Since then, both Apple operating systems have added more and more translucent elements. The most recent additions come courtesy of the betas for macOS Mojave and iOS 12. That's because both are adding dark translucent elements, which seem to highlight the translucency effect even more.

It is reminiscent of glass that's been frosted and tinted. It's very attractive. Sometimes I get distracted into marvelling at it instead of doing work.

I mean just look at it in Safari!

GIF: Alex Cranz, Gizmodo

It's so good, I find myself using Safari instead of Chrome just so I can watch stuff I'm scrolling through turn blurry as it hits the browser frame.

The transparent elements, while not as ubiquitous in iOS, are still present there too — particularly in the iOS 12 beta, which has done away with the garish white panels in the notification centre and embraced a dark and translucent look.

Screenshot: iOS 12 Beta

Since Microsoft introduced Aero in 2007, the transparent elements of the Windows UI have evolved and been refined from an operating system's splashy party trick to an elegant element you might not even notice. Apple has embraced the trend and even Android is now flirting with translucency.

Since Android Oreo was released last year, more and more translucent design elements have appeared throughout Android. It's especially noticeable in the beta for Android P, the next version of Android expected later this year.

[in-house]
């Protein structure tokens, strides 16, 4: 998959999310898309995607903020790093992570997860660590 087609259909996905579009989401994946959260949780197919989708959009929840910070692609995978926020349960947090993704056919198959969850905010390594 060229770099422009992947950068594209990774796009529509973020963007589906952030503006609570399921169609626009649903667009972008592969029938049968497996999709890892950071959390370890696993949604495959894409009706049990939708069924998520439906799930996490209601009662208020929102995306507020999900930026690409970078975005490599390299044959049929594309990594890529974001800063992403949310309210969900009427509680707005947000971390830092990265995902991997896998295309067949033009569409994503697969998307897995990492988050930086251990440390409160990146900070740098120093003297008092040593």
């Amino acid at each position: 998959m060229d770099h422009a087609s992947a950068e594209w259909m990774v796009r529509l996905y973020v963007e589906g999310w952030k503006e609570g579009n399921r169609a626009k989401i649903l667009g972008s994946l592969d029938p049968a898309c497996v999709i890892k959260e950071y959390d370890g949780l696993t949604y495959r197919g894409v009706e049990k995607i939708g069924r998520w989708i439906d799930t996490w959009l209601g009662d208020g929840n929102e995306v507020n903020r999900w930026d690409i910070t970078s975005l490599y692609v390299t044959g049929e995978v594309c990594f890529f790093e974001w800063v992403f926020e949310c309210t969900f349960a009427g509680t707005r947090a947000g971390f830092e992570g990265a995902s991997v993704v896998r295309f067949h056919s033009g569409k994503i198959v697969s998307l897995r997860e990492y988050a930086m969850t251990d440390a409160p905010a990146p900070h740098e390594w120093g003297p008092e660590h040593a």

From left to right: The Notification menu in Android P. Top view of open apps in Android P. The notification menu on a Samsung Galaxy S9. (Screenshot: Android)

Google's Android, like Apple, is embracing the trend begun with Vista. Which means, yeah, one of the touchstone design ideas in operating systems and apps today didn't come from Microsoft's best operating system. It came from its worst.


Comments

    It is not hyperbole to say it might be the most hated software product Microsoft has ever produced

    Nope. Windows ME was a hundred times worse.

      Oh that's right, totally forgot about ME. I skipped Vista so missed out on all the fun, but knowing me and my want to try all the new stuff back then, I probably did try out ME.

        the best part about ME was the cdkey, all 0 was a vild cdkey, LOL

      I'm on of the few people on the planet that had no problems with ME, In a shared house, its inbuilt internet sharing was most helpful.

      Thing with just about every "bad" Windows OS was that they were followed by a great one. Which was built on the foundations of that "bad" version. A lot of ME made it into XP, Windows 7 is heavily based on Vista, and there aren't that many differences between 8 and 10.

      The newer versions just don't have the stigma and hate attached to the name. But look under the hood and there aint much difference.